Au-gaw-won, scarcely. Au-gaw-won ne-wob, I scarcely see.

Once, ne-go-ting. Only once, ne-go-ting a-taw.
Not there, ne-go-tchi. Look elsewhere, ne-go-tchi ne-naw-bin.
Change, mesh-kwot. He is elsewhere, ne-go-tchi e-zhaw.
Full, mosh-ken. It is elsewhere, ne-go-tchi au-tay.
Fill it, mosh-ke-naw-don. Change it, mes-kwo-to-non.

Saw-kon, go out. Pe-saw-kon, come out.
Maw-tchawn, go away. Pe-maw-tchawn, come away.
Pe-to, to bring. Pe-ton, fetch it.
Ash-kom, more and more. Nos, my father.
Ash-kom so-ge-po, more and more snow. Kos, your father.
Ash-kom ke-me-wau, more and more rain. O-sawn, his father.
Ash-kom ke-zhaw-tay, hotter and hotter. Ne-gaw-she, my mother.
Ash-kom ke-se-naw, colder and colder. Ke-gaw-she, your mother.
E-ke-to, saying. E-ke-ton, say it.
E-ke-to, he says. Ke-e-ke-to, he said.

Kay-go mon-daw e-ke-to-kay, do not say that.
E-wau, he says [the same as e-ke-to, but used only in third person and
cannot be conjugated].
E-naw-bin, look; e-naw-bin au-zhon-daw, look here.
A-zhawd, going; au-ne-pe a-zhawd? where did he go?
E-wo-te, there; me-saw e-wo-te au-daw-yon, there is your home.
Au-zhe-me, there; au-zhe-me au-ton, set it there.
Au-ne-me-kee, thunder; au-ne-me-ke-kaw, it thundered.
Awsh-kon-tay, fire; awsh-kon-tay o-zhe-ton, make some fire.
On-je-gaw, leaked; on-je-gaw tchi-mon, the boat leaked.
Kaw-ke-naw, all; kaw-ke-naw ke-ge-way-wog, all gone home.
Ke-wen, go home. [This verb always implies home, but the emphatic
expression is ke-wen en-daw-yawn.]
Son-gon (inanimate), son-ge-ze (animate), tough.
Se-gwan, spring; se-gwa-nong, last spring (Chippewa dialect).
Me-gwetch, thanks; me-gwe-tchi-me-au, he is thanked.
Taw-kwo, short; on-sawm taw-kwo, too short.
Ke-me-no-pe-maw-tis naw? Are you well?
Ae, ne-me-no-pe-maw-tis. Yes, I am well.
Ke-taw-kos naw? Are you sick?
Kau-win ne-taw-ko-si-sy. No, I am not sick.
Au-ne-pish kos e-zhat? Where did your father go?
O-day-naw-wing ezhaw. He is gone to town.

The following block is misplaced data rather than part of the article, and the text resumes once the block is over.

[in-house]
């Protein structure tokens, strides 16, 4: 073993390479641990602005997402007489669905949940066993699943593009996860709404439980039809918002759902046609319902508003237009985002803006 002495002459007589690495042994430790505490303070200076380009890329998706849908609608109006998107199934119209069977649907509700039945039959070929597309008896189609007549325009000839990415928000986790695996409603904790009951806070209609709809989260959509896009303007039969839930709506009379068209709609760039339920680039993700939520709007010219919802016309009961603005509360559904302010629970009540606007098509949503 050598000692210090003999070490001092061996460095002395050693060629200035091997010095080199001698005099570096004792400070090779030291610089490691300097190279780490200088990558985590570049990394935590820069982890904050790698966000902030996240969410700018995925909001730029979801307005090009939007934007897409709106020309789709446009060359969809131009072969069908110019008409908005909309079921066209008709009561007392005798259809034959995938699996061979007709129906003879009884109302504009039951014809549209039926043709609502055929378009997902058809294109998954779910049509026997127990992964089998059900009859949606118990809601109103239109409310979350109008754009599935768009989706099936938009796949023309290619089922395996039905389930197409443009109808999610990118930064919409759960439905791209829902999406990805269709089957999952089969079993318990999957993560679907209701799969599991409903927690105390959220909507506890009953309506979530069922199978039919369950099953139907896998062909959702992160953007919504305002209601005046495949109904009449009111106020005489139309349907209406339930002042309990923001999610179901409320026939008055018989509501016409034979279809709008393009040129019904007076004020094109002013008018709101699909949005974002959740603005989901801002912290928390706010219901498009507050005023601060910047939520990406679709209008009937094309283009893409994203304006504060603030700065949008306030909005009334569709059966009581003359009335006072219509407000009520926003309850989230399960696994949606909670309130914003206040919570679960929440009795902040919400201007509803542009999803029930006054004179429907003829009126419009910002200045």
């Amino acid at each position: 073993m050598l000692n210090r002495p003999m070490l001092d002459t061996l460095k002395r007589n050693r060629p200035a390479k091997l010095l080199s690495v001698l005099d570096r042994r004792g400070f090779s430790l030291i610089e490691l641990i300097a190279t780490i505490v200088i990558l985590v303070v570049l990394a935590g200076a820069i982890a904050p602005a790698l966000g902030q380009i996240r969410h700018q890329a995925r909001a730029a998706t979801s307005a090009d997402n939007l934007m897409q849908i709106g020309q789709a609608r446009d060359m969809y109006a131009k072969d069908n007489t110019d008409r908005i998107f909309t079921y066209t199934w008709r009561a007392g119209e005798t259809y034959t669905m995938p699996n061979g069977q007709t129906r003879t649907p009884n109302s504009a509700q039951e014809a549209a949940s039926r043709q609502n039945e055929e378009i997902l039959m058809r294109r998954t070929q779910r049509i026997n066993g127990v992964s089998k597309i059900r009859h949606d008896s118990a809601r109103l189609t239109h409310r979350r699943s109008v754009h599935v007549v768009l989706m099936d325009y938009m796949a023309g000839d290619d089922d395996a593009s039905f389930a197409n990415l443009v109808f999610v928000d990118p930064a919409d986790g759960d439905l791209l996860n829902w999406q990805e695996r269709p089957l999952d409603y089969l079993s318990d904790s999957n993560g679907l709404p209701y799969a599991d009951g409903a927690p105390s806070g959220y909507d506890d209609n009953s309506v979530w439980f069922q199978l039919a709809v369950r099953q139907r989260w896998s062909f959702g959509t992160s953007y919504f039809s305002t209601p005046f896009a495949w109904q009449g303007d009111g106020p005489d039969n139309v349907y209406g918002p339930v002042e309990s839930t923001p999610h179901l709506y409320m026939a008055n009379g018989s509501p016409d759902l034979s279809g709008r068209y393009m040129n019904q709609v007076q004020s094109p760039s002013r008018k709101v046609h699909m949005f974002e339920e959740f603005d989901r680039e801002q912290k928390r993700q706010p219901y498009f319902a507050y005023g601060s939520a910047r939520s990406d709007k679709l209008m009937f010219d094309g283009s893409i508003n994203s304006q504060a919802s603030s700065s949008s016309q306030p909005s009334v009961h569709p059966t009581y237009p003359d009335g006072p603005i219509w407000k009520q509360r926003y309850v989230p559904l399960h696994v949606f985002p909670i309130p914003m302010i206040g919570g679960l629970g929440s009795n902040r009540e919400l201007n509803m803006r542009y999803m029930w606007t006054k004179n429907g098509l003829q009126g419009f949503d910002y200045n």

Ke-ge-we-sin naw? Have you eaten?
Ae, ne-ge-aush-kwaw-we-sin. Yes, I have done eating.
Ke-baw-kaw-tay naw? Are you hungry?
Kaw-win, ne-baw-kaw-tay-sy. No, I am not hungry.
Pe-mo-say-win, walking (noun); ne-pe-mo-say, I walk.
Aum-bay paw-baw-mo-say-taw, let us go walking.
Ne-ge-paw-baw-mo-say, I have been walking.
Ne-ge-paw-baw-mish-kaw, I have been boat riding.
Aum-bay paw-baw-mish-kaw-daw, let us go boat riding.
Maw-tchawn, go on, or go away.
Maw-tchawn we-wib, go on quickly.
Ke-maw-tchaw-wog, they have gone.
Aum-bay maw-tchaw-taw, let us go.
Wan-saw e-zhaw, he is gone far away.
We-kau-de-win, a feast; we-koum, I invite him (to a feast).
We-kau-maw-wog, they are invited (to a feast).
Maw-zhe-aw, overpowered; maw-zhe-twaw, victorious.
Mou-dje-ge-ze-win, or, me-naw-wo-ze-win, rejoicing.
Mou-dje-ge-ze, or, me-naw-wo-ze, he rejoices.
Au-no-maw-yaw ke-daw-gwe-shin, he came lately.
Au-pe-tchi ke-zhaw-tay, it is very hot
Ke-tchi no-din, it is blowing hard.
Paw-ze-gwin we-wib, get up quickly.
Me-no e-naw-kaw-me-got, good news.
Me-no e-naw-kaw-me-got naw? Is it good news?
She-kaw-gong ne-de-zhaw-me, we are going to Chicago.
She-kaw-gong on-je-baw, he came from Chicago
Saw-naw-got, difficult to overcome.
Saw-naw-ge-ze, he is in difficulty.
Saw-naw-ge-ze-wog, they are in difficulty.
Sa-ge-ze, he is frightened; sa-ge-ze-win, fright.
Ke-gus-kaw-naw-baw-gwe naw? Are you thirsty?
Au-pe-tchi ne-gus-kaw-naw-gwe. I am very thirsty.
Me-naw au-we, give him drink.
Ke-bish me-naw, give him water to drink.
O-daw-kim o-ge-au-taw-wen, he sold his land.
O-da paw-gaw-awn, the heart beats.
O-da me-tchaw-ne, he has a big heart